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What Makes A Firework Whistle ?

Whistle!

The vast majority of people may well have heard a firework ‘whistle’ but never asked what creates the sound.

We all know that they make beautiful images in the sky but digging deeper, I was surprised with the results of my findings.

Like most people I was under the impression that the noise was created wholly by the position of the holes or vents in the firework tube, but, it appears that this is not necessarily the complete story.  Although some of the sound may be as a result of the construction, for the most part it is the salts in the firework composition which will make the sound.  Potassium Benzoate is the Potassium salt of Benzoic acid which is also used as a food preservative as it inhibits the growth of some mould’s, yeasts and bacterium.  When the oxidiser and the Potassium Benzoate burn’s, a layer at a time, it emits the gases produced in spurts creating the whistle effect and a rather pretty pink hue.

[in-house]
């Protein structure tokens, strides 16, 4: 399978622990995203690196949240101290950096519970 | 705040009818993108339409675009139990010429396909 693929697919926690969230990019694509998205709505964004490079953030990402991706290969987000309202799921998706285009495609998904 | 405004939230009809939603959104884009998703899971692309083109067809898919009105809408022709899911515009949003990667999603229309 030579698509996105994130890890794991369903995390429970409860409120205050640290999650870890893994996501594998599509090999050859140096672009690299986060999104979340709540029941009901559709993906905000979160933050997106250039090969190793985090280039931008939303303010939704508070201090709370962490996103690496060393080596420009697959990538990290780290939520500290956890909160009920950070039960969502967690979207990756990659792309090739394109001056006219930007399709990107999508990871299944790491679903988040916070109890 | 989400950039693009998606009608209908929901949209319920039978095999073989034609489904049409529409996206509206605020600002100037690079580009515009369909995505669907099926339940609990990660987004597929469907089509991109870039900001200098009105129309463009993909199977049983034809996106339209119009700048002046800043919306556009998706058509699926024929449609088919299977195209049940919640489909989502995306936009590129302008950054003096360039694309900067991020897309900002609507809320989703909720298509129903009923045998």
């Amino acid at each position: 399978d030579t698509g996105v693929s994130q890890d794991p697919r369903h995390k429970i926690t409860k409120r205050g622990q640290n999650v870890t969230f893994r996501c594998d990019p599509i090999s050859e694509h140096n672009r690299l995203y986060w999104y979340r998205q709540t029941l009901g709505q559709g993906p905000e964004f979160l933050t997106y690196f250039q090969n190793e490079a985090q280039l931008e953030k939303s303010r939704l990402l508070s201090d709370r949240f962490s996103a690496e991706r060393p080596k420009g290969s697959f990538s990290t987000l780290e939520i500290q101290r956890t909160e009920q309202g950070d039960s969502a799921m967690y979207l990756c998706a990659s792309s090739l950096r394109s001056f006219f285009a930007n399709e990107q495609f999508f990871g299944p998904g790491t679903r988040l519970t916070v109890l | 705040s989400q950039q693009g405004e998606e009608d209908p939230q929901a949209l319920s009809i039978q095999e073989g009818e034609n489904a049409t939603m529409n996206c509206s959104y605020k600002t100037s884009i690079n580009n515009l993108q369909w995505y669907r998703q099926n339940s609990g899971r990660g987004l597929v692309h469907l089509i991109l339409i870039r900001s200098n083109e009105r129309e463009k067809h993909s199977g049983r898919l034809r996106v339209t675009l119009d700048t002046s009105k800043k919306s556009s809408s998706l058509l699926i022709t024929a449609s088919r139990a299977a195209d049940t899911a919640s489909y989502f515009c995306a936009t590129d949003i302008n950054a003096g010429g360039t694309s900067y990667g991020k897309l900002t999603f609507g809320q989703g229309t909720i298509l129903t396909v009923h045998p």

Check out below 12 x Mini Missile barrages all set of simultaneously – that’s 2700 shots fired in 50 seconds – get the ear defenders ready :)

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  • Sparky

    Yes Sodium Benzoate or Potassium Benzoate and Potassium Perchlorate will make the composition to make this sound. When pressed into an open ended tube and ignited the composition resonates as it burns creating the whistle we all know and love. The composition is also an extremely vigorous and sentative one so caution is advised making these devices.

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